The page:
He explained that the project used both the New Markets Tax Credit (NMTC) program and Federal Historic Tax credits, and was one of the first projects in the country to use both credits. NMTC is a Federal credit for blighted communities that encompass more of the commercial end of development than residential rental. Steve cited Babeville, the Electric Tower and the first phase of the $44 Million Roswell Park Clinical Science Center project (lead image) in the list of successful local NMTC projects that they have worked on, and stated that he is hopeful to include the Olmsted-Richardson Complex on that list in the near future. “NMTC is a versatile tool,” said Steve. “It is a complicated program, but it can be brought in on a variety of buildings – historic saves, or new builds. None of the completed projects that I mentioned include rental housing elements, although some rental housing is permitted under the program. Without the NMTC, none of these buildings would have been rehabilitated or built. The tax credits are crucial, because once again, the cost of rehabbing a historic project may not justify the end use, especially in an economy like Buffalo’s where the lower rents (both commercial and residential) may not support the debt needed to build or rehab a building. So the developer applies for the tax credit, and our role is to help convert the credit (ie syndicate) into cash. We take care of all of the legal documents, which is something that our firm excels at.”
We have been able to work on some very exciting developments over the years, and we believe that many of these projects make people proud to call Buffalo ‘home’.
In the 15 years that Cannon Heyman & Weiss LLP has been in business, the firm has grown each year. Not only do they work on some of the most high profile buildings in Buffalo (see the list below) and the Capital Region, they also work on various tax credit projects throughout New York State and across the country. Steve told me that while most of their projects are out of town, he feels fortunate to be able to make an impact in his own backyard. “Buffalo has grown because it’s a great place,” he shared. “We have been able to work on some very exciting developments over the years, and we believe that many of these projects make people proud to call Buffalo ‘home’.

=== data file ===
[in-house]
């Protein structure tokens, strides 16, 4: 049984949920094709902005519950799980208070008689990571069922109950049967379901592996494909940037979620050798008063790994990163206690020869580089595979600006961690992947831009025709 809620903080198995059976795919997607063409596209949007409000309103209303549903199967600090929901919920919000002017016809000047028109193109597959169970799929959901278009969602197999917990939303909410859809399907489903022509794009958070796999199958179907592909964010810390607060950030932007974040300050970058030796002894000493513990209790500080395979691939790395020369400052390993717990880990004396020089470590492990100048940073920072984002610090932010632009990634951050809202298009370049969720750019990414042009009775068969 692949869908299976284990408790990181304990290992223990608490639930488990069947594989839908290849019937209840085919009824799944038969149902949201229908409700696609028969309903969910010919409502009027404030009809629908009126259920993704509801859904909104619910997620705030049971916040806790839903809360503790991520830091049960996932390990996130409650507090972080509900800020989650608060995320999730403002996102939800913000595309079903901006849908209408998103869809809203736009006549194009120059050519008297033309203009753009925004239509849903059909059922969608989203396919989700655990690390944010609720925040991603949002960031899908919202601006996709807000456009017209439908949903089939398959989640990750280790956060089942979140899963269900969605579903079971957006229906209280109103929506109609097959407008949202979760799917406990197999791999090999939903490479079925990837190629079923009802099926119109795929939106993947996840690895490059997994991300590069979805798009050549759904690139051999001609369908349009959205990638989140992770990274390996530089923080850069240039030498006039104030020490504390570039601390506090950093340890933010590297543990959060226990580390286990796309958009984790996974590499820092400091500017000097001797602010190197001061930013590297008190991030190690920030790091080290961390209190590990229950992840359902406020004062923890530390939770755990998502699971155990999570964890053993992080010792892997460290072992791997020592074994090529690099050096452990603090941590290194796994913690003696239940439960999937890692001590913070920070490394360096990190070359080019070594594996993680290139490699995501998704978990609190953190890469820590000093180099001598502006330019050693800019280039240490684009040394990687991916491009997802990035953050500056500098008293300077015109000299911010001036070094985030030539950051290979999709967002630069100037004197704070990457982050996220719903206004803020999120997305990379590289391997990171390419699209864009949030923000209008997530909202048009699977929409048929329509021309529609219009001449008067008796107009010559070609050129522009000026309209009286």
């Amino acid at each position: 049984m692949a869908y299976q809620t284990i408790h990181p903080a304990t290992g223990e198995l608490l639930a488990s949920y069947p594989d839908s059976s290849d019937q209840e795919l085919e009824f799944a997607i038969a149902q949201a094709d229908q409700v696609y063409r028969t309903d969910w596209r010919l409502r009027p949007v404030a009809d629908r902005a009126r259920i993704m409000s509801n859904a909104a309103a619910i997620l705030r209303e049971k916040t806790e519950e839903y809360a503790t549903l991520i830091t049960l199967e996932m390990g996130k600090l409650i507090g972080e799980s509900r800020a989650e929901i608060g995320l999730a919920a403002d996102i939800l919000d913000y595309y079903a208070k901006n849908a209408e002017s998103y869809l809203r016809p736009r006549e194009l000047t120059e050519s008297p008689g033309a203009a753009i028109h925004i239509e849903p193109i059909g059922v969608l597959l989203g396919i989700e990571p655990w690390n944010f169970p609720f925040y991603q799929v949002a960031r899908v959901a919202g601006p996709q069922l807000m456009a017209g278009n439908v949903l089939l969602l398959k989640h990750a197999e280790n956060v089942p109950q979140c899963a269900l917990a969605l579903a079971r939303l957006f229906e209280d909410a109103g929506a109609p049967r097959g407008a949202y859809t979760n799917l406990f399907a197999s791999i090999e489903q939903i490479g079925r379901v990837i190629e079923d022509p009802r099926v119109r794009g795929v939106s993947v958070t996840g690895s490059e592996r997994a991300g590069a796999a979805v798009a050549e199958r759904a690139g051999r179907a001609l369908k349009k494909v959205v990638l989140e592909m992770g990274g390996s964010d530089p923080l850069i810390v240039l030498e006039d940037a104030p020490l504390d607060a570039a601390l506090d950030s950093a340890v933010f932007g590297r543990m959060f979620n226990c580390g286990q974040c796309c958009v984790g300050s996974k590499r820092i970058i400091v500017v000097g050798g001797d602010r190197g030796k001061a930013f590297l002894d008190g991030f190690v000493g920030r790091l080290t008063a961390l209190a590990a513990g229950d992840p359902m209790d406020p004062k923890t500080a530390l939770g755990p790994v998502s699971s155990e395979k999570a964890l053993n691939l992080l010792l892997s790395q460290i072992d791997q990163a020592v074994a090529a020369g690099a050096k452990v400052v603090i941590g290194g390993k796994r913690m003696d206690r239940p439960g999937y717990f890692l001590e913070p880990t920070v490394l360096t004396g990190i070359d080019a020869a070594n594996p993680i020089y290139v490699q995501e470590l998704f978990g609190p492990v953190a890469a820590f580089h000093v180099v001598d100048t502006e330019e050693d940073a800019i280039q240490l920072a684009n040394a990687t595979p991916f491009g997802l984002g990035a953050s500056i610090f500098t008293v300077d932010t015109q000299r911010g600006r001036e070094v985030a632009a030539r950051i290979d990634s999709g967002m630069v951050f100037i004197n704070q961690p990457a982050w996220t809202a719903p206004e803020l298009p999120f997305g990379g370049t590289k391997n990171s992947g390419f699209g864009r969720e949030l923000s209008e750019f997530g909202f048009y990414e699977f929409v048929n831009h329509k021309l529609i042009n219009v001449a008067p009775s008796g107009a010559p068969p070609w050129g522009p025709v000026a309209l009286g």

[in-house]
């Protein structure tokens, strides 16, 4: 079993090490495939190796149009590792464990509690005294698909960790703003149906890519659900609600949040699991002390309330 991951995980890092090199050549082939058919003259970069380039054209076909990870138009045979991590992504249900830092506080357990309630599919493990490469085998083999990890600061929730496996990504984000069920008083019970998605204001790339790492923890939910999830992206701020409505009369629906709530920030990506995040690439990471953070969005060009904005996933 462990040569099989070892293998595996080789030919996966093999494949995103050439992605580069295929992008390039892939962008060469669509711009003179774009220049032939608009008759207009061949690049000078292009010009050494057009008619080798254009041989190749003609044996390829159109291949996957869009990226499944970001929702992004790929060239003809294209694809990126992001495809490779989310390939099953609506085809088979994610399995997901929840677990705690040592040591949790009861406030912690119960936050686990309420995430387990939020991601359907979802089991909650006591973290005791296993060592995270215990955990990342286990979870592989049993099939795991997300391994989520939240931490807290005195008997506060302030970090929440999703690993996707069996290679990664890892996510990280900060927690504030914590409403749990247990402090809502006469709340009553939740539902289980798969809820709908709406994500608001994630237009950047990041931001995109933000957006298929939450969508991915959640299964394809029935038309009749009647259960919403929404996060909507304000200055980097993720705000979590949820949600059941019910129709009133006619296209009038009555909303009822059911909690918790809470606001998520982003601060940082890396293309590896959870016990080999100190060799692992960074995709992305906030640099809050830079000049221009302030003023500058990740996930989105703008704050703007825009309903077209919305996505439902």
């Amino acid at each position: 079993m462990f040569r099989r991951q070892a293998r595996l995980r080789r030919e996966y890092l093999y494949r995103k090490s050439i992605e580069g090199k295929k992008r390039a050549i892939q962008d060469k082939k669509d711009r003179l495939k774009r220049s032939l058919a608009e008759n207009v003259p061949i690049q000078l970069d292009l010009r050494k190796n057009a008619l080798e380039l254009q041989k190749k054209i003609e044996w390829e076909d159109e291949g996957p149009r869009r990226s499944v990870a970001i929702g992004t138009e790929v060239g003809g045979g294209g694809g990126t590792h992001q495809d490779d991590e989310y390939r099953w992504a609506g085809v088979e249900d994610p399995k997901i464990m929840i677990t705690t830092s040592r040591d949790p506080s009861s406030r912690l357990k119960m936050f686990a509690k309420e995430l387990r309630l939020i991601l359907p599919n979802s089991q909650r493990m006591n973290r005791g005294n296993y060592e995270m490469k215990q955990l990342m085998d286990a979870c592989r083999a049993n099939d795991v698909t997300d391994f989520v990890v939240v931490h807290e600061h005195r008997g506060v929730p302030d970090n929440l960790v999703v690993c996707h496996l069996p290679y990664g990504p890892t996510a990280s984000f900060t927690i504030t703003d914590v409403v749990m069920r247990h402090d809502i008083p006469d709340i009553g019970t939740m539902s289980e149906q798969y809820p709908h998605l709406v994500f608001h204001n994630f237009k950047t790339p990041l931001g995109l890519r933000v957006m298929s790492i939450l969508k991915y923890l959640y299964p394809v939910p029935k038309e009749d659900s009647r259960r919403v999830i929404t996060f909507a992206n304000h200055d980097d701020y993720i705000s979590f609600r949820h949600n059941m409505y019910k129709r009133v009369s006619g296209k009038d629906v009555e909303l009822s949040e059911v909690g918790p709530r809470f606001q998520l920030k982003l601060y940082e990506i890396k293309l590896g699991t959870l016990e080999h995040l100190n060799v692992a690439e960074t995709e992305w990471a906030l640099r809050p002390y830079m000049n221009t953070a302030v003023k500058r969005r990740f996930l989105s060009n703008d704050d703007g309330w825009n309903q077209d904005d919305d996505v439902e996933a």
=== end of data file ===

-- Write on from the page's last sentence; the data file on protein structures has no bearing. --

Following is an idea of current and recently closed local projects the firm has worked on:
BNSC (Push)/School 77
CB Emmanuel/Lisbon Commons (School 63)/Lofts at Univ Heights
First Niagara Bank/Niagara Street Gateway Apartments
First Niagara Bank/Terrace Apartments
HELP USA/Broadway & Hickory
Krog Corp./Trico Building
Lt. Col Matt Urban HSC of WNY/School 57 (Hope House)
Priam Enterprises/Main-Seneca and Roblin Buildings (237/241 Main St.)
Sinatra/Elmwood & Hodge
Recently Closed (work to begin soon):
CB Emmanuel/Niagara City Lofts (South Junior High School)
Evans Bank/Lafayette Ave. Apartments
Evans Bank/Stanton Building
Five Star Bank/Alexandrian Apartments
Housing Visions/Mass Ave.
Housing Visions/Walnut Avenue
Kissling/298 Main Street
NRP- Lackawanna Homes
People Inc.- Highland Ave. School, Tonawanda, NY
Richardson Center Corp.
Richardson Olmsted Complex
Roswell Park/expansion project
Savarino/500 Seneca St and Buffalo River Landing (441 Ohio Street)
Sinatra/1106-1110 Main Street
Somerset Companies/Braco I & Linwood Senior Apartments
Chwattys | Cannon Heyman and Weiss LLP | 726 Exchange St # 516 · (716) 856-1700